The axon (tree roots) is the output structure of the neuron; when a neuron wants to talk to another neuron, it sends an electrical message called an action potential throughout the entire axon. The soma (tree trunk) is where the nucleus lies, where the neuron’s DNA is housed, and where proteins are made to be transported throughout the axon and dendrites.
Glia are non-neuronal cells (i.e. not nerves) of the brain and nervous system. There are a variety of subtypes of glial cells, including astrocytes, oligodendrocytes, and microglia, each of which is specialised for a particular function.
Glia do not fire action potentials, and because of this, were previously thought to be little more than housekeepers that ensured neurons could function properly. This view is now shifting, and astrocytes in particular are recognised as key components of synapses that can influence how we process information.

What’s the difference between neurons and glia?

What’s the difference between neurons and glia?

Neurons have axons and dendrites. However, glia, unlike neurons, cannot generate action potentials (also known as spikes, or nerve impulses). 

  Types of glia

Types of glia

Astrocytes are star-shaped cells that maintain a neuron’s working environment. They do this by controlling the levels of neurotransmitter around synapses, controlling the concentrations of important ions like potassium, and providing metabolic support.
But astrocytes don’t just maintain the environment around synapses. An active area of research addresses how astrocytes modulate how neurons communicate. Because astrocytes have the ability to sense neurotransmitter levels in synapses, and can respond by releasing molecules that directly influence neuronal activity, astrocytes are increasingly seen as important for modifying synapses.
Oligodendrocytes provide support to axons of neurons in the central nervous system, particularly those that travel long distances within the brain. They produce a fatty substance called myelin, which is wrapped around axons as a layer of insulation. Similar in function to insulation layers around power cables, the myelin sheath allows electrical messages to travel faster, and gives white matter its name—the white is the myelin wrapped around axons. Multiple sclerosis is caused by a loss of the myelin sheath around neurons.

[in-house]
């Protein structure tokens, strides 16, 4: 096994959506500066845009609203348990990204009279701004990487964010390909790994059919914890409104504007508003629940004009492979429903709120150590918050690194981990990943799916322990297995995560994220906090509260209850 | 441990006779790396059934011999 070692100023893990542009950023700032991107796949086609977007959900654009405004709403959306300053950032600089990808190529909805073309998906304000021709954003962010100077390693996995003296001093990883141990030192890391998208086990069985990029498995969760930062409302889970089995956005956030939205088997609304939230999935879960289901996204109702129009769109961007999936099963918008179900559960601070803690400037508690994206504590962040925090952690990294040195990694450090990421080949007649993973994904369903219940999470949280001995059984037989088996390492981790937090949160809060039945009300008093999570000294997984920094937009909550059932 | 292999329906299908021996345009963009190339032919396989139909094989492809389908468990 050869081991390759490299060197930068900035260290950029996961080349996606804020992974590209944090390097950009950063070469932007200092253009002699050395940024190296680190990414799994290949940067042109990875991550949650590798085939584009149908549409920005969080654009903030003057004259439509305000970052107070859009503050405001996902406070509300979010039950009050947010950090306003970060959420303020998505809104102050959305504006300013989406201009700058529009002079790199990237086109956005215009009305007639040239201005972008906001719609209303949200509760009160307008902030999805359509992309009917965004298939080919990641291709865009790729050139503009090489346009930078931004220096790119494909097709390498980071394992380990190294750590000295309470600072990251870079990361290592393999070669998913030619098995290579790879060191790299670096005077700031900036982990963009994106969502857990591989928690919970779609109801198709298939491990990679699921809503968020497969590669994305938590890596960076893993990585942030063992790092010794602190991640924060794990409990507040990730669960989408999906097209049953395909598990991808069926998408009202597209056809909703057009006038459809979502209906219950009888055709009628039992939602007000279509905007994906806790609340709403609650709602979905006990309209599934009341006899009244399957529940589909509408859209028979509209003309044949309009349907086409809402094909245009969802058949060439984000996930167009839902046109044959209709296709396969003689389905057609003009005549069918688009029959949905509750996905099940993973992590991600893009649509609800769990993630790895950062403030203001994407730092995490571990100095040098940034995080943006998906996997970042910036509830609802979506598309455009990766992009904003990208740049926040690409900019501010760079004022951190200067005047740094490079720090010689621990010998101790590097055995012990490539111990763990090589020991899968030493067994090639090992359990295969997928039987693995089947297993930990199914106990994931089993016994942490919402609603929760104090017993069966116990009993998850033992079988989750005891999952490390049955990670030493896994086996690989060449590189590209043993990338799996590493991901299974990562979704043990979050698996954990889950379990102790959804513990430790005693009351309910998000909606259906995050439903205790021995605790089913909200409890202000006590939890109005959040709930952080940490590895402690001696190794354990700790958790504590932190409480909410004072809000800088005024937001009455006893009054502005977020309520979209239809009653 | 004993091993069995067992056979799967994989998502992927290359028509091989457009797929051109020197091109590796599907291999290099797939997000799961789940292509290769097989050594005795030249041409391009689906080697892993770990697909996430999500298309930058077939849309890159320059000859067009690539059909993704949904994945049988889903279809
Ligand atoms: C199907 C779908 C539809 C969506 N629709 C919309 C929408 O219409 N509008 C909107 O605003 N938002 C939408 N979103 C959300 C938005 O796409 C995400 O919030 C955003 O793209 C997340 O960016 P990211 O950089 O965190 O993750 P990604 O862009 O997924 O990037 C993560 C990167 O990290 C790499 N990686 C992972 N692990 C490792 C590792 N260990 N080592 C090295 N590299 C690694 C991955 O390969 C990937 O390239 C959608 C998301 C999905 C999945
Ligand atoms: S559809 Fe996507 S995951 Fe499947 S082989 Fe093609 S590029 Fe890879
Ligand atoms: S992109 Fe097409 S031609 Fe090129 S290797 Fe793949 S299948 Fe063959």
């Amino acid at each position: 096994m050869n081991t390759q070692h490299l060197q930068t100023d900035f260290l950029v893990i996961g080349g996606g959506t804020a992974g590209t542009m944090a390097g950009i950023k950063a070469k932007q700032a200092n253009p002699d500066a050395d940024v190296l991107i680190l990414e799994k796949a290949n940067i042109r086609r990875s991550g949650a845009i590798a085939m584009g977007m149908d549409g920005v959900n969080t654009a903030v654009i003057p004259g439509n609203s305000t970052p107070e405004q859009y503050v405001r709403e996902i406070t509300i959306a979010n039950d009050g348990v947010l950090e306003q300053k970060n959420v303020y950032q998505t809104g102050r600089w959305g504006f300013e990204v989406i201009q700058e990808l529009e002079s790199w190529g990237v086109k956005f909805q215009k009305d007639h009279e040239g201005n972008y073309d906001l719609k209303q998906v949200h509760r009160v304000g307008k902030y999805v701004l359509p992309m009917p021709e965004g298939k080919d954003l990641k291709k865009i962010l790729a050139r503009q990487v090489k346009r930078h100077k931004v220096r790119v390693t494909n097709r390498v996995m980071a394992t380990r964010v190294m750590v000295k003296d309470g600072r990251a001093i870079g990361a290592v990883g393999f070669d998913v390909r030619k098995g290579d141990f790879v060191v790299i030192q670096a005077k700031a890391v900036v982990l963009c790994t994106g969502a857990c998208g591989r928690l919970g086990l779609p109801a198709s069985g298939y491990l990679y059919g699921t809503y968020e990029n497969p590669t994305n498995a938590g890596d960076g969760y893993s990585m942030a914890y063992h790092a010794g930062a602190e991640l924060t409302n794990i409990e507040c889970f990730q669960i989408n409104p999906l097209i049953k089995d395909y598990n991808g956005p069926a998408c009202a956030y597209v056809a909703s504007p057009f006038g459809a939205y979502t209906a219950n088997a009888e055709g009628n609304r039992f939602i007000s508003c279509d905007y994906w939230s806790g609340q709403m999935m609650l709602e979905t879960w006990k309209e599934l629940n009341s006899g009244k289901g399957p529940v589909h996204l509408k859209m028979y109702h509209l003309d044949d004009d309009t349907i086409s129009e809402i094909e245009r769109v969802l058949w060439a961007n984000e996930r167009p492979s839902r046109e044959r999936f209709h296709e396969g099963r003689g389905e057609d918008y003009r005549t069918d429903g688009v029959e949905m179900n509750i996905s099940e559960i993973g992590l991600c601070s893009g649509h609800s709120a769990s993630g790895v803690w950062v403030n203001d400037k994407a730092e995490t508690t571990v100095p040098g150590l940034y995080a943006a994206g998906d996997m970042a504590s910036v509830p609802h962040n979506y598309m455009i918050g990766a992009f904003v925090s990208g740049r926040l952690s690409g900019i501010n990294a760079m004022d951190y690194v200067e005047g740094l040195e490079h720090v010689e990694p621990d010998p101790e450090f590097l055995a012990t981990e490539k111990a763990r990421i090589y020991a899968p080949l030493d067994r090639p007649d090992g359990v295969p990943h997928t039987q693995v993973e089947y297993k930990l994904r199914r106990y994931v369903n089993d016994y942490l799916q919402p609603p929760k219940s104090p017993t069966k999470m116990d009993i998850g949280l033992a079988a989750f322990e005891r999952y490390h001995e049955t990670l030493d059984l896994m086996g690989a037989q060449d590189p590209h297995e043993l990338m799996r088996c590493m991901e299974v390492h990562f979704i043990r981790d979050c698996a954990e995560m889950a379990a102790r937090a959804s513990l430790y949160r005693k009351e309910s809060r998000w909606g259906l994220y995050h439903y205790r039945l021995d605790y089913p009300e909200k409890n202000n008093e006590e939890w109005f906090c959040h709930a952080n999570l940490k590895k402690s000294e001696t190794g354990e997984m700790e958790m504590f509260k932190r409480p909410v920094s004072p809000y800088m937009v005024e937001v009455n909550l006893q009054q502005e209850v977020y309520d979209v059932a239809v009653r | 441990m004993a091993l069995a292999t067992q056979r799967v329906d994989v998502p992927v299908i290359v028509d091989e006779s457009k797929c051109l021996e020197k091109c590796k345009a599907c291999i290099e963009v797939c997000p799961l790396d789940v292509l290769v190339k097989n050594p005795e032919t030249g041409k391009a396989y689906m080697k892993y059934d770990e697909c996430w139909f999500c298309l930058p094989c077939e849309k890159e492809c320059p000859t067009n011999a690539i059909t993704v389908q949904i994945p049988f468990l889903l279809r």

Major glial cells in the brain include oligodendrocytes (blue), astrocytes (green) and microglia (maroon). Neurons are shown in yellow, with the blue of oligodendrocytes forming the myelin sheath around the axon.
Microglia are the brain’s immune cells, serving to protect it against injury and disease. Microglia identify when something has gone wrong and initiate a response that removes the toxic agent and/or clears away the dead cells. Thus microglia are the brain’s protectors. However, the situation may be different in neurodegenerative disorders such as Alzheimer’s disease—there is evidence that microglia may become hyperactivated, promoting neuroinflammation that can lead to the characteristic toxic protein deposits seen in Alzheimer’s (amyloid plaques and neurofibrillary tangles). Finally, recent work shows that microglia play a role in the developing brain. Normally, far more synapses are created than are needed, with only the strongest, most important ones surviving. Microglia directly contribute to this synaptic ‘pruning’ process by eating up the synapses tagged as unnecessary.

In the end, after I showed you what a neuron is, I hope this article has helped you

1-Herculano-Houzel, S. (2009). The human brain in numbers: a linearly scaled-up primate brain. Frontiers in human neuroscience, 3, 31.
2-Luengo-Sanchez, S., Bielza, C., Benavides-Piccione, R., Fernaud-Espinosa, I., DeFelipe, J., & Larrañaga, P. (2015). A univocal definition of the neuronal soma morphology using Gaussian mixture models. Frontiers in neuroanatomy, 9, 137.
3-Miller, M. A., & Zachary, J. F. (2017). Mechanisms and morphology of cellular injury, adaptation, and death. Pathologic basis of veterinary disease, 2.
4-Nicholls, J. G., Martin, A. R., Wallace, B. G., & Fuchs, P. A. (2001). From neuron to brain (Vol. 271). Sunderland, MA: Sinauer
5-Pereda, A. E. (2014). Electrical synapses and their functional interactions with chemical synapses. Nature Reviews Neuroscience, 15(4), 250-263. 

Written by Reem Tariq
Designed by Samah Ahmed